One thing Disney is doing through "Chimpanzee" is donating 20 cents from every ticket sold through May 3 to the Jane Goodall Institute to help protect chimpanzees and their habitats. Information is available here.
In four decades of research, Goodall has essentially established our understanding of chimpanzees. Some of the findings have been uncomfortable. Her own early belief in their gentle, peaceful natures have given way to a more realistic understanding of creatures that more closely resemble our own mix of empathy and cruelty, altruism and violence.
One of the more interesting events that a film crew caught involved an adult female chimp and her grown daughter, who seemed on bad terms with the rest of their troupe because of erratic behavior. After another chimp, one with a younger daughter, gave birth again, the two unstable chimps began assaulting her, attempting to grab the infant.
Her young daughter ran over to the research crew, chattering wildly, pointing at the attack, jumping up and down. She ran back toward her mother, then stopped when she realized the humans were not following her. She again rushed to them, gesturing and crying, while they commented about how interesting that was. Eventually, the two unstable chimps succeeded in taking and killing the infant. The sad little chimp turned from the humans and trudged back to comfort her mother.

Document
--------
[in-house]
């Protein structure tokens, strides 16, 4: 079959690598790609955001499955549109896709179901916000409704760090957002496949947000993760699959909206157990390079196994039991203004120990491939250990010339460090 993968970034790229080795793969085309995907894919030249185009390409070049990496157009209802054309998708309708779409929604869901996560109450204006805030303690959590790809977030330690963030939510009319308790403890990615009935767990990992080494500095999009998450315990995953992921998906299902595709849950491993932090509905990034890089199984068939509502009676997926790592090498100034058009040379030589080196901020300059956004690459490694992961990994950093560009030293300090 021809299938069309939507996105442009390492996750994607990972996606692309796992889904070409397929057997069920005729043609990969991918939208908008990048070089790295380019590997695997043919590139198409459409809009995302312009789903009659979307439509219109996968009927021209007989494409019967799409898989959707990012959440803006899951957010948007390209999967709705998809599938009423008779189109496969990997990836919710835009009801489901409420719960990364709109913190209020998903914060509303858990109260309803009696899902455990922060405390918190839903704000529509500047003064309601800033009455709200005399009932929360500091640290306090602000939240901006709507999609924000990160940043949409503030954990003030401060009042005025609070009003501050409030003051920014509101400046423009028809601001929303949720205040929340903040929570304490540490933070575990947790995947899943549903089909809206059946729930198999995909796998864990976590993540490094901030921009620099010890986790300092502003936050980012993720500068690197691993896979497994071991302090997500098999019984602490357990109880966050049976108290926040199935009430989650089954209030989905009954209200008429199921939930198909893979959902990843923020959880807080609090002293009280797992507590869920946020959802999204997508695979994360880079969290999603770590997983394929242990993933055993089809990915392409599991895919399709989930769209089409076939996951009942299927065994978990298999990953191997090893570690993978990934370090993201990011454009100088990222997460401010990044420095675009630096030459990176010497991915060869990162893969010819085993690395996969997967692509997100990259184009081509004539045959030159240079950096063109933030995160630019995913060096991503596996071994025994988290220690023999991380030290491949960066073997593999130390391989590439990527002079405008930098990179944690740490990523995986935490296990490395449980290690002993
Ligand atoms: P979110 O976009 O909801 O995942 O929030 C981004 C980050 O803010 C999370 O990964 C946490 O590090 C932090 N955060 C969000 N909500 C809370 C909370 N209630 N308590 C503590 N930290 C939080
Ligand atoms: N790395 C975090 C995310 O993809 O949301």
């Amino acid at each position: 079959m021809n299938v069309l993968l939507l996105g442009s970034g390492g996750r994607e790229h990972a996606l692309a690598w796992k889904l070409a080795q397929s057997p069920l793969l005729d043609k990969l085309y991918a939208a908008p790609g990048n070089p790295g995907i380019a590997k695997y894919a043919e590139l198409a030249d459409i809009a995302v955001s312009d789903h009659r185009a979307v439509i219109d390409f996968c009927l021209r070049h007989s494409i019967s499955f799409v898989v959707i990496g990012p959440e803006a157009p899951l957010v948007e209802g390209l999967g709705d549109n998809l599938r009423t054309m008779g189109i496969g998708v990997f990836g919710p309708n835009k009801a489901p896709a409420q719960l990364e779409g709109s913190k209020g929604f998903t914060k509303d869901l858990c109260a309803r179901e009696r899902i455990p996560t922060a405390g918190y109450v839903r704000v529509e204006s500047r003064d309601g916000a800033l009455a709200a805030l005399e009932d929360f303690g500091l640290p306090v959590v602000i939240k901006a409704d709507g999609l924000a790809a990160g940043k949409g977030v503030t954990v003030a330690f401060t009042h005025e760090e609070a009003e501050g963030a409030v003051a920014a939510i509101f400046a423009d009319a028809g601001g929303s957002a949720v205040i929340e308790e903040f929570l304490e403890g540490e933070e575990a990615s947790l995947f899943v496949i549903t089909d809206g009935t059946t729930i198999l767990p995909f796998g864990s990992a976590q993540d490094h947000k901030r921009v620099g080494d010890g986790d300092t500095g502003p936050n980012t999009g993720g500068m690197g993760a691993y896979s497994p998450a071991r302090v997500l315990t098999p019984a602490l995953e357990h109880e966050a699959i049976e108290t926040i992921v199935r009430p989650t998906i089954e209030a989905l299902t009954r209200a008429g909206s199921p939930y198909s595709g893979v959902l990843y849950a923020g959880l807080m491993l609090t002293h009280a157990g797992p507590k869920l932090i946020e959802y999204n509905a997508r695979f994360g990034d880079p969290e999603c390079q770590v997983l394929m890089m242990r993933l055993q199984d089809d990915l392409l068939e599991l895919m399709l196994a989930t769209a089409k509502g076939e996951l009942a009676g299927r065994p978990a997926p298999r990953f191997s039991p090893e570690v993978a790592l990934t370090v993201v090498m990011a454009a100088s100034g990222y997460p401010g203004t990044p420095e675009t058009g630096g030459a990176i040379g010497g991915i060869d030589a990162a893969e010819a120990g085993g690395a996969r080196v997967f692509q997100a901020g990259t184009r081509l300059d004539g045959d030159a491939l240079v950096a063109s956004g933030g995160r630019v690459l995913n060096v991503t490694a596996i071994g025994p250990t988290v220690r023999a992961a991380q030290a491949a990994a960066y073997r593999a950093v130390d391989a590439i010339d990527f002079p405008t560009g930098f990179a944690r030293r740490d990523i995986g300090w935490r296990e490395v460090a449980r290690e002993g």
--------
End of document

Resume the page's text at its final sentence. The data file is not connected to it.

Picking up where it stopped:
Of course, no non-suicidal human should ever confront an adult chimpanzee without weapons. On the other hand, at least one wild chimpanzee knows the effectiveness of trying to communicate with humans.